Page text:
The tapes arrive in a box: seven old-school audio cassettes, with 13 of their 14 sides numbered in blue nail polish. They come with simple instructions: Listen to them all, then pass them on to the next person on the list. The tapes were recorded by Hannah Baker, a teenage girl whom everyone on the list knows terribly well, because she recently killed herself. And Hannah’s voice promises two things:
“I’m about to tell you the story of my life — more specifically, why my life ended. And if you’re listening to this tape, you’re one of the reasons why.”
This is the devastatingly simple hook for 13 Reasons Why, a new Netflix drama (debuting next Friday) adapted — by Pulitzer Prize-winning playwright Brian Yorkey (Next to Normal) and a group of indie directors led by Spotlight‘s Tom McCarthy — from the best-selling YA novel by Jay Asher. The tapes move roughly chronologically through the brutal last year or so in the life of Hannah (Katherine Langford) as her soul gets ground down to the point where she would prefer death, each side detailing the role one individual played in either hurting her or failing to help her when she needed it most.
When the story begins, the tapes have arrived on the doorstep of Clay Jensen (Dylan Minnette), a shy kid who worked with Hannah at the local movie theater, harbored a crush on her from minute one, and as far as he can recall, was never anything but nice to her. So he listens to the tapes as much to figure out why he might be on one of them as to learn all the sad details of Hannah’s tale, which we see play out even as Clay, her parents (Kate Walsh and Brian D’Arcy James), and all the other people on the tapes struggle with the aftermath of her suicide.
There are teen dramas that are excellent by the standards of the genre, and then there are excellent dramas that just happen to be about teens. 13 Reasons Why aspires to join the likes of My So-Called Life and Friday Night Lights in the latter group, and succeeds far more than it has any business doing, given some pretty big structural flaws that at times make the season an uphill climb.
Let’s get the bad out of the way first, because there are simply more strains of it, even though the good is so overwhelming that the bad ultimately doesn’t matter enough. The relentlessly dour tone mandated by its subject matter isn’t an ideal thing to maintain across 13 hours; occasional bits of humor (usually banter between Hannah and Clay in happier times) feel like manna in a melancholy desert. There’s also a repetitive and at times padded quality to some of the individual stories of how Hannah’s spirit was crushed; despite the 13 cassette sides perfectly matching the standard episode order for a Netflix season, Yorkey probably would have been better off doing a shorter run that combined some of the overlapping stories into the same hour, or simply doing some briefer episodes. (In the book, which I haven’t read, Clay listens to all the tapes in a single night; here, he does it over the course of a few weeks because each episode spans at least a day in the present. The other characters continually — and justifiably — express disbelief that it’s taking him so damn long, and it never makes emotional sense, despite Clay’s protestations that it’s too difficult to binge the tapes in the way that Netflix assumes you’ll binge the show.)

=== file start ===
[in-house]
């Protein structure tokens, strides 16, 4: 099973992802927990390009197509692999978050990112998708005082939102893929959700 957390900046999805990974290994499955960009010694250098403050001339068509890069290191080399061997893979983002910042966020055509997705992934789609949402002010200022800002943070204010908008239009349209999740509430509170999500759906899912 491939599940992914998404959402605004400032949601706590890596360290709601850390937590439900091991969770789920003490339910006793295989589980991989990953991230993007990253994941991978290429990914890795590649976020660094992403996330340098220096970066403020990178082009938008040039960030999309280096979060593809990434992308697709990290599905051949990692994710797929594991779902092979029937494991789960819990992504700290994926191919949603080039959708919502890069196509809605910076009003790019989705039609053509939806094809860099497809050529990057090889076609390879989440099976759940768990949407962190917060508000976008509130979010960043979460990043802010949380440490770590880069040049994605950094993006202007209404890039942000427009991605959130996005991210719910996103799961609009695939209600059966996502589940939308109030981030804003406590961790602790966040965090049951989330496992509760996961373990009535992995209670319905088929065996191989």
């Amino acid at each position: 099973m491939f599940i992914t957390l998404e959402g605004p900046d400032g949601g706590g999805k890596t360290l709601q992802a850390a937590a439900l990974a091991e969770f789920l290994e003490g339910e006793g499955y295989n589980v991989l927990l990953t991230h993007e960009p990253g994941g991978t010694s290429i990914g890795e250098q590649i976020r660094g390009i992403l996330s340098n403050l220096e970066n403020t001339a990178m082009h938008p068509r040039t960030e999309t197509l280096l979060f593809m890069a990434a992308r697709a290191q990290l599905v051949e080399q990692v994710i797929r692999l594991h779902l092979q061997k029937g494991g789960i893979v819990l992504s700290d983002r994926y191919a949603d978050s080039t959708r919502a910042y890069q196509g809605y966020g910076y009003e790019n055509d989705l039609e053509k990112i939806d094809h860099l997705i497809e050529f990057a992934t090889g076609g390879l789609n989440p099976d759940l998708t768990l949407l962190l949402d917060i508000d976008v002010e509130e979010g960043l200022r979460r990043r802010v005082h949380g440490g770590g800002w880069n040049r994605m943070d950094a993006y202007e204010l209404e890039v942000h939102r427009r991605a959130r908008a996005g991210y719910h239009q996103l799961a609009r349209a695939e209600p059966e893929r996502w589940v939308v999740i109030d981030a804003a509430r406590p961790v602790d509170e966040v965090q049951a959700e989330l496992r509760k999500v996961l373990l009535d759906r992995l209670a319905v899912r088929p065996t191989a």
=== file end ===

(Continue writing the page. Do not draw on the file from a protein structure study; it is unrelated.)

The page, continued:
There’s a running subplot in the present day about how the other kids on the tapes want to stop Clay from publicizing their sins, which on occasion brings 13 Reasons much closer to Pretty Little Liars territory than it otherwise wants to be, and that story thread also features a bunch of ominous and ultimately false teases about why Clay appears on one of the tapes, when the secret’s revelation would play much more poignantly if it hadn’t been foreshadowed with so much phony misdirection. (It also renders one character — Clay’s gearhead buddy Tony (Christian Navarro), who knows more about the tapes than he’s willing to tell — an irritatingly cryptic plot device until the final hours.) And where the self-contained nature of the story — Hannah dies, Clay wonders why, and finds out by the end — would lend itself to a limited series, the season’s final episode clumsily tries to set some plates spinning in the event Netflix wants more, when there would be no point to it, at least not with these characters.
Despite all that, and the fact that the broader details of the mystery are revealed by the premise — this is the sad high school version of Murder on the Orient Express, where (83-year-old spoiler) everybody done it — 13 Reasons Why is so compelling that I gladly immersed myself in all 13 hours over a weekend.